Colorado State University Animal Cancer Center researchers are embarking on a study that may save limbs of both human and animals with bone cancer that would otherwise be amputated. The study, which uses new state-of-the-art machinery at the university’s James L. Voss Veterinary Teaching Hospital, is seeking dogs with osteosarcoma who may qualify for the study.
The study is designed to deliver doses of radiation to within 2 millimeters of precision to tumors in the legs of dogs with osteosarcoma. The College of Veterinary Medicine and Biomedical Sciences’ Varian Trilogy Linear Accelerator, a highly advanced machine that delivers radiation to tumors, makes such meticulous delivery possible.
Osteosarcoma is the most common primary bone cancer in dogs and people, so this study will benefit both. The most common treatment and current standard of care for this disease in dogs is amputation and chemotherapy said Dr. Stewart Ryan, a researcher at the Animal Cancer Center and professor in the Department of Clinical Sciences.
"This is one of the first studies that uses objective measurements of how well dogs use their legs after this sort of treatment," Ryan said. "The results of this study may help prevent amputations in future veterinary patients and would also have a translational aspect to help humans with bone cancer who don’t want amputation. It may also have a role in decreasing the number of cycles and intensity of chemotherapy before limb-spare surgery in people, giving them a higher quality of life during the treatments.
When veterinarians are able to perform limb-sparing surgery for dogs, there are often complications that can result in additional surgeries and expense or ultimately end up in amputation.
"Now that we have this new equipment, we started to think about how we could develop high-dose radiation therapy as a non-surgical limb salvage treatment and a potential cure," Ryan said.
Bone cancers can be difficult to kill with traditional radiation. Instead, radiation mainly has been used to provide pain control and not to kill all of the tumor. When using radiation on osteosarcoma tumors, doctors must use a low radiation dose to avoid damage to normal tissues such as skin. With too much radiation, the skin can be damaged to varying degrees, including causing wounds that will not heal. If too little radiation is given, the tumor can come back or continue to grow. Radiation also can make the bone weak and susceptible to fracture.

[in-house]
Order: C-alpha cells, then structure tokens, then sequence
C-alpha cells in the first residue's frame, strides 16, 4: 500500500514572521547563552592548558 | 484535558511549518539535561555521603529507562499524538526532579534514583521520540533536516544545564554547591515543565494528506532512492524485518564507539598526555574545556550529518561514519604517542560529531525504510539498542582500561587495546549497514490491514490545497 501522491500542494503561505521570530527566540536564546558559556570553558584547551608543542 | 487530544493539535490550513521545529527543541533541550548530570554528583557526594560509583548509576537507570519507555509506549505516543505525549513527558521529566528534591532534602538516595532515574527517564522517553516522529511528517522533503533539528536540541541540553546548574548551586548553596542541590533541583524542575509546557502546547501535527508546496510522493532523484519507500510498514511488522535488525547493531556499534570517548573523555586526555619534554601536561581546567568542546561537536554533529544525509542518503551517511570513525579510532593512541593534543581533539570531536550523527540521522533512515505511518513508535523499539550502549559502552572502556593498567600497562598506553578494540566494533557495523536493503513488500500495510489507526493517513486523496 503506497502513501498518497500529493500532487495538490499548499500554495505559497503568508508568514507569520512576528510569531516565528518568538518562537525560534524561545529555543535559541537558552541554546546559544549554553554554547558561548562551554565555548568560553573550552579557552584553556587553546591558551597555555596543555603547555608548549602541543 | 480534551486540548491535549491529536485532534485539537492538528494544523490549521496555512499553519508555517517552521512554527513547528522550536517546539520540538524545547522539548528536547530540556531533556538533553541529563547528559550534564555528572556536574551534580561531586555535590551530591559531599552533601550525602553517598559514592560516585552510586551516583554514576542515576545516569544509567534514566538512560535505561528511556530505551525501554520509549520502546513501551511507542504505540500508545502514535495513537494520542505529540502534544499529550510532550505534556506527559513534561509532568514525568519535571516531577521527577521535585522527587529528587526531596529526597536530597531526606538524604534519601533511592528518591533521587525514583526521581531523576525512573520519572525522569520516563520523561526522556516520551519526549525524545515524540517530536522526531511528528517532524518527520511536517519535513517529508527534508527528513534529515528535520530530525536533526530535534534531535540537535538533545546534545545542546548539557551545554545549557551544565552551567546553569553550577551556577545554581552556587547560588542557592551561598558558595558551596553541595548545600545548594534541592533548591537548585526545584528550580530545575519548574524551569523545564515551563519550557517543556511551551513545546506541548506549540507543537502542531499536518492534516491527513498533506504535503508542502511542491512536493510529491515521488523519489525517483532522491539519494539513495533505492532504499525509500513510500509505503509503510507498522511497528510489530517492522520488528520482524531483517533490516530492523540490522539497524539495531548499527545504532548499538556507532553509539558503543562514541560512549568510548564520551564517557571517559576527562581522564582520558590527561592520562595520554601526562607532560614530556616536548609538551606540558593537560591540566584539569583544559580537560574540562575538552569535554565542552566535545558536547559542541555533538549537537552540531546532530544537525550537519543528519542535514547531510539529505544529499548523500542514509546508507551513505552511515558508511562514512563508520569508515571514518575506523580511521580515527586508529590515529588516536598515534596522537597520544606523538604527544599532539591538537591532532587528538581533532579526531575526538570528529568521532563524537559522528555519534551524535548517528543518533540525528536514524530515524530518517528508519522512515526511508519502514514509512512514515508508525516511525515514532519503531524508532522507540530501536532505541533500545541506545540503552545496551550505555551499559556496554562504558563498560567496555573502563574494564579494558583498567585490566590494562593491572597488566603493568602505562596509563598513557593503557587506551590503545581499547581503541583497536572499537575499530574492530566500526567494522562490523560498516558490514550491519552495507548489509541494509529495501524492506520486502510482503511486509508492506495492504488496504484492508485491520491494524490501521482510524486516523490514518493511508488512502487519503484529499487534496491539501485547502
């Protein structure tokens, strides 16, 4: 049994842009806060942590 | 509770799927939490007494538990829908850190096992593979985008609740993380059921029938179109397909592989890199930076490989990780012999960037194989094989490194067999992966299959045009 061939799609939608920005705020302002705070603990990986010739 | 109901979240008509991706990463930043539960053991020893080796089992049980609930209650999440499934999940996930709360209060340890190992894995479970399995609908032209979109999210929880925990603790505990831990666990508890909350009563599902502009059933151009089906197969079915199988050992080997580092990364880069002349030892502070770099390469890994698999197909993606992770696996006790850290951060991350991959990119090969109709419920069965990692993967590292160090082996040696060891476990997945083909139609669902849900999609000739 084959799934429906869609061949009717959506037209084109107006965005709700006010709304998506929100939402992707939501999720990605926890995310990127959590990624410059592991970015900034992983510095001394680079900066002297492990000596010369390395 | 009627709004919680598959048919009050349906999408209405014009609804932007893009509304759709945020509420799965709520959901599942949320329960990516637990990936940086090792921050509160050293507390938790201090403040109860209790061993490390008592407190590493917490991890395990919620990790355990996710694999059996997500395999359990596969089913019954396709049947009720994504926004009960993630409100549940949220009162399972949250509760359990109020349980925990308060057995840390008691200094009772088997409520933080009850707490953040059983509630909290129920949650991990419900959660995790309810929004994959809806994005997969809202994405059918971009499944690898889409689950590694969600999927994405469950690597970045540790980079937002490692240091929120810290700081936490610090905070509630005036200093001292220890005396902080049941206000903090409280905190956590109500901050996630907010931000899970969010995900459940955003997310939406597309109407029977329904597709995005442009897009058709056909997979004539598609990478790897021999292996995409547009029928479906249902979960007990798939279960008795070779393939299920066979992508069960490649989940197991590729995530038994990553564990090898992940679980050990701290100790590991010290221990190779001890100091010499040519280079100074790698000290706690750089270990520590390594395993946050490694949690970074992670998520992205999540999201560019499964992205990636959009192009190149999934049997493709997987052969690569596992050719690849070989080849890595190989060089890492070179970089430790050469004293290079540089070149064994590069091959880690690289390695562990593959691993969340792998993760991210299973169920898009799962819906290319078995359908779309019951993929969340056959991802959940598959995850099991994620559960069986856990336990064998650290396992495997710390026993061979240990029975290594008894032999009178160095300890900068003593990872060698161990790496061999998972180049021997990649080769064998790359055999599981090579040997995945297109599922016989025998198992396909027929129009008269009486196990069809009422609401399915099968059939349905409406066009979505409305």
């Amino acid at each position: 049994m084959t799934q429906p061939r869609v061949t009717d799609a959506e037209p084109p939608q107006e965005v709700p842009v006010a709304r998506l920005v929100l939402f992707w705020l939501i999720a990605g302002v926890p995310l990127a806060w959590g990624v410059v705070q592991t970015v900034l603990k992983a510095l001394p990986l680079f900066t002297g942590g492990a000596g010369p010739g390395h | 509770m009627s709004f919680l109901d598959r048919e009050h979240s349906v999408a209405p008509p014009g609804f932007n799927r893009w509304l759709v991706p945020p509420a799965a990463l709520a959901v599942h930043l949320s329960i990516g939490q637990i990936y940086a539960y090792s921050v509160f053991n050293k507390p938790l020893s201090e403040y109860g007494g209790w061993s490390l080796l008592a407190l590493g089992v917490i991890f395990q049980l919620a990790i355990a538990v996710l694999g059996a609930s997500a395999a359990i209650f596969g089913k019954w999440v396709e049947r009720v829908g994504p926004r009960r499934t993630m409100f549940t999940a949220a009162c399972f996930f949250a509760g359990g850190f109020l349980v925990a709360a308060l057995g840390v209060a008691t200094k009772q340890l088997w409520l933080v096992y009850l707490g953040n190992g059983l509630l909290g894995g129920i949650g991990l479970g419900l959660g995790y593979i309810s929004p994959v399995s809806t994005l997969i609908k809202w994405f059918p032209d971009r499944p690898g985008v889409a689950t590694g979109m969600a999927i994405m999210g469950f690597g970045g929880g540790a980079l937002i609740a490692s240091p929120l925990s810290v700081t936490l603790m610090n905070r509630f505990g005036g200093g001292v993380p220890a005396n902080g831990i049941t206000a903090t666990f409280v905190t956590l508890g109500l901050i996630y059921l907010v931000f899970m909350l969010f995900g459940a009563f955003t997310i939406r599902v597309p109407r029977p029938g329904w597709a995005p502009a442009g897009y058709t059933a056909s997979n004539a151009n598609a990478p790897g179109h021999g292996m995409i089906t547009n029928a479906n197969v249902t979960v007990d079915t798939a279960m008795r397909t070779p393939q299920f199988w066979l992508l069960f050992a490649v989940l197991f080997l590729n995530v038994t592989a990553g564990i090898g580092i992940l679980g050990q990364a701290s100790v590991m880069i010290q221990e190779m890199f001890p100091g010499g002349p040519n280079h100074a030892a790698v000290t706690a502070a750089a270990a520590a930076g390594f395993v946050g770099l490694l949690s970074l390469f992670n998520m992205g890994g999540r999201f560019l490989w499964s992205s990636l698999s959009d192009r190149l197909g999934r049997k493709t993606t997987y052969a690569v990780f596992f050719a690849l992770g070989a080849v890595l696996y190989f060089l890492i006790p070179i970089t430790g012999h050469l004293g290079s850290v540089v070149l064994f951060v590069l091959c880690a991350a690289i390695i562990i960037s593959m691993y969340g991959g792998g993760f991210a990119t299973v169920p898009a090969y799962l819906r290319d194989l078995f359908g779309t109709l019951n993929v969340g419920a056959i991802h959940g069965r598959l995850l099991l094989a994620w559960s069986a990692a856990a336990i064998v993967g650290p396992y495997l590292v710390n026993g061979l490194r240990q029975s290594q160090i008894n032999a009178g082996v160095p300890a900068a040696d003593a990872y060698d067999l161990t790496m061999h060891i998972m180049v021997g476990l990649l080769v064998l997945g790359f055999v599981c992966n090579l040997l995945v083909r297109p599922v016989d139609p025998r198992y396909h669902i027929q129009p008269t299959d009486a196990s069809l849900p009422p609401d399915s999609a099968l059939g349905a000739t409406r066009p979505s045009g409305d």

Traditional limb-sparing surgery, which involves implanting canine cadaver bones or artificial metal implants after removing the bone cancer, also carries the risk of the tumor returning, infection in the bone, or screw or plate malfunctions. Options for this sort of surgery also are limited to tumors near the wrist joint in dogs.
The Varian Trilogy Accelerator is so technically advanced it can target a tumor with significantly more radiation than it delivers to the skin and tissue it travels through to reach the tumor. It can also focus more radiation at a tumor than the area of tissue immediately surrounding the tumor, regardless of the complexities of the shape of the tumor. A special computer program is used to make individual plans for patients to control the depth, intensity and duration of each round of radiation, based on each patient’s CT scan and tumor shape.
Because tumors must receive more than one treatment with radiation and because the accelerator can deliver higher doses to tumors without damaging surrounding tissue, dogs in the study would get fewer numbers of radiation doses at levels eight to 10 times stronger than typical treatments. The precision at which the doses are delivered is key to preventing complications in the skin and maximizing the amount of tumor killed.
Ryan and collaborators Dr. Susan LaRue and Dr. Susan Kraft, along with radiation oncology staff at the hospital, have developed a system to ensure that radiation delivered to dogs in the study will be given to exactly the same spot every time. The study is limited to dogs with osteosarcoma in their limbs. Small wires or pins are inserted into the bone of the leg needing radiation. A ring is connected to these wires or pins outside of the leg, which is attached to a frame on the accelerator table when the dog undergoes treatment. The ring, which is protected when the dog is not receiving radiation, is worn like a bracelet for about a week to 10 days until treatment is completed.
The accelerator can take X-ray images of the dog’s leg, which is securely positioned on the frame. The dog is anesthetized during treatment to ensure that he remains still. X-ray images taken at the initial treatment become the template for alignment for each consecutive treatment. X-rays taken at each consecutive treatment are compared to the initial images before radiation is delivered to ensure that the dog is lined up exactly the same way every time. If not positioned correctly, the Varian’s table automatically readjusts the position.
Dogs in the study will be given three radiation treatments each spaced two to three days apart. They also will receive a dose of chemotherapy, which can make tumors more sensitive to radiation. At the end of the third treatment, the bracelet and wires or pins will be removed. Dogs in the study will be candidates for amputation. This treatment is also being offered to clients who do not want to participate in the study because they are not opting for amputation. Valuable information also will be obtained from those cases.
The success of the study will be measured through blood and urine tests that indicate the amount of bone turnover, MRI images, the amount of weight that dogs put on treated legs and the amount of tumor killed.
People interested in enrolling in this study or finding out more about treatment of osteosarcoma with high-dose radiation may contact Dr. Ryan by e-mail at firstname.lastname@example.org or by calling (970) 297-4159.